18. Years ago while a professor at the Claremont Graduate School I filled in for a very famous macroeconomist and taught a graduate course in macroeconomics at a great American university. This was the final course for PhD students. They took their PhD exams immediately after the course. Most of them went on to become university faculty and Federal Reserve employees.

    I found their knowledge of macroeconomics to be minimal. Indeed at the end of the class I commented to the department chairman that most of his PhD students in economics could not pass an undergraduate macro course at Claremont, let alone teach it. Each and every one of them was highly trained in statistics and mathematics. But they had not a clue as to how economic institutions and policies and the decisions of individuals affect the real world of prices, employment, and production.

    It was a time of high interest rates and inflation so most of them were planning dissertations relating interest rates and the quantity of money to inflation. They were astonished to hear that higher general level of prices could be caused by many actions other than increases in the money supply and how the Federal Reserve’s Open Market Desk actually operated. The very real condition that the money supply might be increased to accomodate transactions at higher prices instead of causing the higher price levels distressed them (and subsequently several PhD committees).

    I recall one young gentleman proving conclusively and scientifically that inflation was caused by increasing the money supply. He put up a marvelous equation to model the economy, plugged in an increase in the money supply, and voila a policy presented itself – reduce the monetary expanison to raise interest rates and the inflation would end! He and the class were appalled when I pointed out that the increases in the money supply and CPI over the years he presented tracked even better when the increases in price levels were associated with the ever increasing speed of airplanes over that period of time such that a better way to fight inflation appeared to simply require the Federal Reserve to order planes to fly slower.

    The world is complex and filled with black swans. At best models are overly simplistic and only apply until they don’t apply. What counts when advocating a policy is an understanding of both the basic relationships between spending and production AND the complexities and institutional responses of the real world. It is my observation that most so-call macroeconomists emphasize the former and all but ignore the latter.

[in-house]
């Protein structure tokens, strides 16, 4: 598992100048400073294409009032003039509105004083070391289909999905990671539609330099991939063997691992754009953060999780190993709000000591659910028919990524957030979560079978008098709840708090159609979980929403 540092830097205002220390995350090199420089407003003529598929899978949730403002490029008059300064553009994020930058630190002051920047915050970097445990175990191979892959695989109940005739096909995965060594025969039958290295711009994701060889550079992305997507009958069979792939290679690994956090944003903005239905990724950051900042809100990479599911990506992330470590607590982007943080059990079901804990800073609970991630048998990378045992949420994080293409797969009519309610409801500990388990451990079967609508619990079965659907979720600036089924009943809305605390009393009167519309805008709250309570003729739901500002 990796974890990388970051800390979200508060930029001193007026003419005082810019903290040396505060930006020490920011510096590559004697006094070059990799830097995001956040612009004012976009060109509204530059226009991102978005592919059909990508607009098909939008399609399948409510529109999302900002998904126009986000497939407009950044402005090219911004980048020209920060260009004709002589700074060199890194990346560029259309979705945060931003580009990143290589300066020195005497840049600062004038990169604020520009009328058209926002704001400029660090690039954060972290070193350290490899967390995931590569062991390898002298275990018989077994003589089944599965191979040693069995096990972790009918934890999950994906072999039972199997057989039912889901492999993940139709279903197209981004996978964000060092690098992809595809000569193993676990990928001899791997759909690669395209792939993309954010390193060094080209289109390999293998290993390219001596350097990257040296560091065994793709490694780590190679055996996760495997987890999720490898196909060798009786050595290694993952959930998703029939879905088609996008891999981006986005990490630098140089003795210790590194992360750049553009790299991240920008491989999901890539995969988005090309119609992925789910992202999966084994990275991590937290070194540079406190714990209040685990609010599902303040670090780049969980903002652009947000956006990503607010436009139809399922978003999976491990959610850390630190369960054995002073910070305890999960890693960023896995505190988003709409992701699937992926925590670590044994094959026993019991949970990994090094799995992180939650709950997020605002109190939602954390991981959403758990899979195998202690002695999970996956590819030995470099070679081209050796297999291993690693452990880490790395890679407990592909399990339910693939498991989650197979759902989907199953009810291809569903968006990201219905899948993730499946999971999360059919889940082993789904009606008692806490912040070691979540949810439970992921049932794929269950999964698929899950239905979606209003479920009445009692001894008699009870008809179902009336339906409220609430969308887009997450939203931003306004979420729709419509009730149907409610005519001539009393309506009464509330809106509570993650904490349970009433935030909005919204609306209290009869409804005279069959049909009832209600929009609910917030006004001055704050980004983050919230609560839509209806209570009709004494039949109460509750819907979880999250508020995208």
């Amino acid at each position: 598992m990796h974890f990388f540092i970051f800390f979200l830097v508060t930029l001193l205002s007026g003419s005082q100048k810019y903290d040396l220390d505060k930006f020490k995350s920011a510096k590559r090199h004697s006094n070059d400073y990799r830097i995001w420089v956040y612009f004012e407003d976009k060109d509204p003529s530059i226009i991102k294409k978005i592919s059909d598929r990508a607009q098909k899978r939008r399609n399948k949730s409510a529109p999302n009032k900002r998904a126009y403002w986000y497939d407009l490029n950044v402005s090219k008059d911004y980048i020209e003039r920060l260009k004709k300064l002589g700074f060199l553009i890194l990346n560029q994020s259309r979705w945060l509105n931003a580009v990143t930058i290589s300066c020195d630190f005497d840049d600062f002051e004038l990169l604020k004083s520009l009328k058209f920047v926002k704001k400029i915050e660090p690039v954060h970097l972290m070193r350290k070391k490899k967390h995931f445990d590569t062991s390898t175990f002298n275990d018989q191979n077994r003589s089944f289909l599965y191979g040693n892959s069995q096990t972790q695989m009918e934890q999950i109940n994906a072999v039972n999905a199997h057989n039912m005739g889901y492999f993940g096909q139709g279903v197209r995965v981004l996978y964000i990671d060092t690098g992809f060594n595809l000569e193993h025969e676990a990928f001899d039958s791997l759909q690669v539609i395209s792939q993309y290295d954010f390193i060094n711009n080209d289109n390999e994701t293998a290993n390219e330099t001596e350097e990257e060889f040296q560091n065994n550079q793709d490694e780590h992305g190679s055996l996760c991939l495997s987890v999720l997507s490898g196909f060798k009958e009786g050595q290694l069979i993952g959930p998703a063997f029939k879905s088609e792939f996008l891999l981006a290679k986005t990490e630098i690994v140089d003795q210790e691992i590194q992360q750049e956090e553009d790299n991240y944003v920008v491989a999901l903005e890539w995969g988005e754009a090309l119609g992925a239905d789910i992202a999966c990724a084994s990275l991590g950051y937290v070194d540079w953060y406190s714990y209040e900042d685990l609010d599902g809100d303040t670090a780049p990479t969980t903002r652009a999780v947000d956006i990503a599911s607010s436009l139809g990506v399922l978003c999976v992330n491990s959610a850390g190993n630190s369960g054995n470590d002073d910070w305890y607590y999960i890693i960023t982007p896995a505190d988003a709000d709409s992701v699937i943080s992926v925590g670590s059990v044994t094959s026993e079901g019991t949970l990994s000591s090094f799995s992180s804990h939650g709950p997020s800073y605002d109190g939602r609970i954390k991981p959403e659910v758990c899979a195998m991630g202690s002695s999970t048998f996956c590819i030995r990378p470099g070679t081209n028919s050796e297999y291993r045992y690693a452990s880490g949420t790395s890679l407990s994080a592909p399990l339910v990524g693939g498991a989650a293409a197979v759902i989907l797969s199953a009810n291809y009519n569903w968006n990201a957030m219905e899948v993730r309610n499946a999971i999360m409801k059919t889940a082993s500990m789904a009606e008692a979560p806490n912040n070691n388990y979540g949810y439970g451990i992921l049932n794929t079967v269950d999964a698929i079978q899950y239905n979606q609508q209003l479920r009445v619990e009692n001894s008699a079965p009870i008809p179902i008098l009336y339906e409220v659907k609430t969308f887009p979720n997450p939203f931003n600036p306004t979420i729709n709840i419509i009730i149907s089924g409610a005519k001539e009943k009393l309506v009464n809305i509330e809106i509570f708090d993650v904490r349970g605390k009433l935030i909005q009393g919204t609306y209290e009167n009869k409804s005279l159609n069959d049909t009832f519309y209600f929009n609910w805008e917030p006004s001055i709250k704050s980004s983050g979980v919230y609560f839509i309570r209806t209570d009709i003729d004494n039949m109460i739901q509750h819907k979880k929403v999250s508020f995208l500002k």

19. [...] Blanchard, chief economist at IMF: The global economic crisis taught us to question our most cherished beliefs about the way we conduct macroeconomic policy. Earlier I had put forward some ideas to help guide conversations as we reexamine these beliefs. I was heartened by the wide online debate and the excellent discussions at a conference on post-crisis macroeconomic policy here in Washington last week. At the end of the conference, I organized my concluding thoughts around nine points. Let me go through them and see whether you agree or not. [...]

  20. I refer here solely to the discussions on financial regulations.

    As I have commented previously here when regulators got involved in risk management and decided they would favor immensely what was perceived as having a low risk of default, even though those perceived as having a low risk of default already were much favored by the market, they shook ground zero, and got the markets moving towards the crisis.

    In this respect, one of the most important issues to understand is how come such regulatory mistakes were made… and the answer is… because a very small group of persons managed to kidnap the debate and the regulatory process. A mutual admiration club arrangement is one of the most dangerous set ups as it can so easily degenerate into outright stupidity, and when this becomes leveraged on a global scale then there is no limit to what harm could be done. For instance, I ask what extra-natural forces allow a Basel Committee to apply basically the same regulatory paradigm that got the financial system into the crisis, and to still be able to regulate without defining a purpose for the banks it regulates.

    Though I might also have said it before here on this blog let me repeat that if we leave our global efforts toward assuring environmental sustainability for the world in the hands of something alike the Basel Committee, then we´re toast even before the warming.

    Accountability that requires the change of failed regulators and experts, is of key importance if we are going to stand a chance of a functioning global regulatory system… otherwise we are clearly better off letting a thousand regulatory systems bloom… or having none at all. If regulators are currently so successful in hiding their responsibility… can you imagine how much easier it will be for them to hide when they introduce the new reform complications, and which will guaranteed be even harder to gauge and understand?

  21. [...] an IMF conference, Olivier Blanchard lists nine points. I will make extended comments below the fold. Here is a crucial sentence: [...]